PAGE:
DS10 - Défi des autres savoirs

Adaptations and convergences of the olfactory system in small insectivorous placental mammals – RHINOGRAD

Submission summary

Understanding how species adapted to their environment has been one of the most intensively studied fields in evolutionary biology. The most spectacular shifts in morphology and ecology seem to be the result of historical events, such as mass extinctions or island formation. Such events provide new ecological opportunities to survivors or dispersers and create the conditions for adaptive radiations Within highly diversified lineages, evolutionary convergence often is (1) a prominent feature of adaptive radiation, (2) generates high morphological diversity within replicated environment, and (3) provides compelling evidence supporting natural selection as a primary mechanism of diversification. Recent advances in X-ray microtomography (X-ray µCT), functional anatomy, and genomics give us the opportunity to study the different aspects of how organisms adapt and converge to their environment. This project proposes a novel “pheno-genomic” approach to studying olfactory adaptations and convergences in small insectivorous placental mammals.
The repeated evolution of insectivorous adaptation in placentals provides classical cases of morphological adaptation and convergence. Insectivorous diet was usually seen as a plesiomorphic diet in mammals. However, several natural and independent experiments have occurred in placentals, making them an ideal biological system to study both adaptations and convergences. Hunting highly mobile preys within terrestrial, underground or aquatic habitats has put them under adaptive pressure in terms of olfactory and thermic-loss constraints. Until recently, descriptions of the rostrum relied on the sectioning of heads or skulls, making it difficult to visualize them in three dimensions and limiting the number of species that could be studied due to the destructive nature of the methods. However, advances in non-destructive imaging technology have made it possible to visualize the inner turbinates and associated cranial sinuses in silico and opened the door for broader comparative studies of their structure and function. Here, we propose to use turbinate surface area as a proxy for olfactory epithelial surface area and to compare this parameter across a large sample of insectivorous small mammals including Eulipotyphla, Scandentia, Rodentia, and Afrosoricida. By doing so, we will test whether olfactory surface area is negatively correlated with degree of insectivorous diet, and lifestyle. Secondly, genes underlying key phenotypic adaptations can now be targeted and analyzed for evidence of natural selection, a valuable strategy that has yet to be unified with morphological data. We propose to develop a “pheno-genomic” approach to study adaptation by focusing on the genetics of olfaction, which is expected to have evolved in the context of insectivory in mammals. We will combine targeted resequencing on gene families involved in olfaction (olfactory receptors ORs and vomeronasal receptors VRs), and RNA sequencing on tissues where these genes are expressed to quantify variation in sequence, expression and gene repertoire of these candidate genes between sets of independently evolved insectivorous and non-insectivorous lineages. Signatures of genes under positive selection and pseudogene quantification will provide a mechanistic basis for evaluating the environmental drivers of turbinate surface and testing hypotheses about rostrum adaptation. Using an integrative approach linking morphology, genomics, and comparative methods, our objective is to address the following questions on deterministic evolutionary mechanisms: do transitions toward different insectivorous diet and lifestyles involved adaptations of their olfactory systems among convergent lineages? What are the consequences of these olfactory adaptations on their morphologies, performances, and genomes? What are the directions and strength of pheno-genomic convergences among insectivorous lineages?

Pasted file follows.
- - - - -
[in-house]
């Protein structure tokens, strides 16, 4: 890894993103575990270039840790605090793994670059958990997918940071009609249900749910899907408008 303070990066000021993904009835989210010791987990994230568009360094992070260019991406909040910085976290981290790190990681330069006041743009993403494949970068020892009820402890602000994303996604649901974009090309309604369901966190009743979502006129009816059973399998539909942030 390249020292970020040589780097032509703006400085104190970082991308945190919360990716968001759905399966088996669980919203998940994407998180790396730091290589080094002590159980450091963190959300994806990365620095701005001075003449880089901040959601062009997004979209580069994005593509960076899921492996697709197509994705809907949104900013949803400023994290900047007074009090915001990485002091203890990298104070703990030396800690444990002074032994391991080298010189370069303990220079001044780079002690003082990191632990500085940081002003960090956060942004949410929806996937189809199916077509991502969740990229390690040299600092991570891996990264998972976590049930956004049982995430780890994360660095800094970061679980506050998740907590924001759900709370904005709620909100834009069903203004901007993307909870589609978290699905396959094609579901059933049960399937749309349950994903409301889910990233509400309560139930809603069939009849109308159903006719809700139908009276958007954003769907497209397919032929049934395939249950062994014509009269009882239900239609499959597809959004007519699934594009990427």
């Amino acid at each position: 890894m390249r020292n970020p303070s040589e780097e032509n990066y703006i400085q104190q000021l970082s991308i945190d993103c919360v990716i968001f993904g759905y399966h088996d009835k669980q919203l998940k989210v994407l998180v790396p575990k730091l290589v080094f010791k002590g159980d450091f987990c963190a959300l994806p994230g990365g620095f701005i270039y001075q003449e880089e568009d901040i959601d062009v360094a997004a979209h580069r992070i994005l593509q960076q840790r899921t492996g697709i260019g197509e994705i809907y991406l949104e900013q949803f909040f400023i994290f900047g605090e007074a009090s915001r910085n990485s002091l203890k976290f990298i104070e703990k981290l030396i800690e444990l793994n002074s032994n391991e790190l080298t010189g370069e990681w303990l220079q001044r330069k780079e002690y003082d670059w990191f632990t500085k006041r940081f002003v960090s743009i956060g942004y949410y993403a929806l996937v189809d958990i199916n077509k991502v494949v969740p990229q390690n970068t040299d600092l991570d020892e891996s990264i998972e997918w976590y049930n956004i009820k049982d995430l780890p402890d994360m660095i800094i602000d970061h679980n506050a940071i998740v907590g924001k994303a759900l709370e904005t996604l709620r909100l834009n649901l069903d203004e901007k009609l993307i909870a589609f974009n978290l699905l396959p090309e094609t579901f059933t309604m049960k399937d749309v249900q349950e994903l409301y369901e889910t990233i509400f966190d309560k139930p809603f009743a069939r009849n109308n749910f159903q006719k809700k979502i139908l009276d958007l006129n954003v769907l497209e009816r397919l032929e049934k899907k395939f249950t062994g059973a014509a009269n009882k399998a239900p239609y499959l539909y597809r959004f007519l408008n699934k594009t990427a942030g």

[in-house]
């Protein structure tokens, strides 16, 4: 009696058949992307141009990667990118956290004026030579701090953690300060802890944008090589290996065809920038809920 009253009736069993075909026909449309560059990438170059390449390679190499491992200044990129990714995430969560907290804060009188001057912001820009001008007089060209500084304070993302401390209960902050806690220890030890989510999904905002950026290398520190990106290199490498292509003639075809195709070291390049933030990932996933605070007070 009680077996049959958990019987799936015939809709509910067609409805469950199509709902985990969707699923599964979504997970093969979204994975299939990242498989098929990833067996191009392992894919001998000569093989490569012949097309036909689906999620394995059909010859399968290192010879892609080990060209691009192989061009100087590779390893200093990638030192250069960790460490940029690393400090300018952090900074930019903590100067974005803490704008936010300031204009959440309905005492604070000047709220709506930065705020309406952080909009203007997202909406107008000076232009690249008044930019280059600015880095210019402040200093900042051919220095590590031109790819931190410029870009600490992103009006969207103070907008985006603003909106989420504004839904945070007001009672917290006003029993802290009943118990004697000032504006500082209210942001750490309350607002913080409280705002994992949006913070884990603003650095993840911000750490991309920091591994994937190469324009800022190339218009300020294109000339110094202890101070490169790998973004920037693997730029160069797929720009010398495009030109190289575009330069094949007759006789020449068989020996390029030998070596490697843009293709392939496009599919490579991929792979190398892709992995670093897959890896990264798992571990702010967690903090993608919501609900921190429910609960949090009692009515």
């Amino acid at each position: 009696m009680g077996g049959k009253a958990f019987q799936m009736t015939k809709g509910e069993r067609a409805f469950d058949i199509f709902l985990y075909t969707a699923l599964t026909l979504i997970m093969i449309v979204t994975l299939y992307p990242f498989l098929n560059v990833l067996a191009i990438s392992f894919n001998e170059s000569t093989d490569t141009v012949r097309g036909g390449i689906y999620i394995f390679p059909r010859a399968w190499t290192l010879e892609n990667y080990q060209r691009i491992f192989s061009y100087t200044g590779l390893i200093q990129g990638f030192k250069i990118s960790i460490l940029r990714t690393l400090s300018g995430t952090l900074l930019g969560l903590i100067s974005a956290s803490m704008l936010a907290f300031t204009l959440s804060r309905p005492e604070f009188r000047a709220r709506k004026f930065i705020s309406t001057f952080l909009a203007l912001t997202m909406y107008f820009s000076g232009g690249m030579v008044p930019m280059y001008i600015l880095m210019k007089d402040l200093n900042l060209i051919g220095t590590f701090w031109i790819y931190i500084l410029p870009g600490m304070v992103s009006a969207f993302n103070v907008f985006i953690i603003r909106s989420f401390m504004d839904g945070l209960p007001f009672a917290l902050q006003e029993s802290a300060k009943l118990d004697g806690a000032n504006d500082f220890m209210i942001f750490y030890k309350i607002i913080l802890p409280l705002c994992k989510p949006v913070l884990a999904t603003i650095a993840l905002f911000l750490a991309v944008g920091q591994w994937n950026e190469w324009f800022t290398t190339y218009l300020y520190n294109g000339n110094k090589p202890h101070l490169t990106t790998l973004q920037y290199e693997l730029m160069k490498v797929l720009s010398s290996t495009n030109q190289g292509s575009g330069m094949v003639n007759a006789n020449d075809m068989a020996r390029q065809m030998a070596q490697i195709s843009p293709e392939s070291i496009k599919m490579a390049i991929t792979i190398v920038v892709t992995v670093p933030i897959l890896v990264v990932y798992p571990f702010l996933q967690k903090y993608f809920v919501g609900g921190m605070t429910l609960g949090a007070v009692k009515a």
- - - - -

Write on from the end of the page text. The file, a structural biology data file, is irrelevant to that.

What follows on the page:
Project coordinator

Monsieur Pierre-Henri Fabre (Institut des Sciences de l'Evolution de Montpellier)

The author of this summary is the project coordinator, who is responsible for the content of this summary. The ANR declines any responsibility as for its contents.

Partner

ISEM Institut des Sciences de l'Evolution de Montpellier

Help of the ANR 264,513 euros
Beginning and duration of the scientific project: September 2017 - 36 Months

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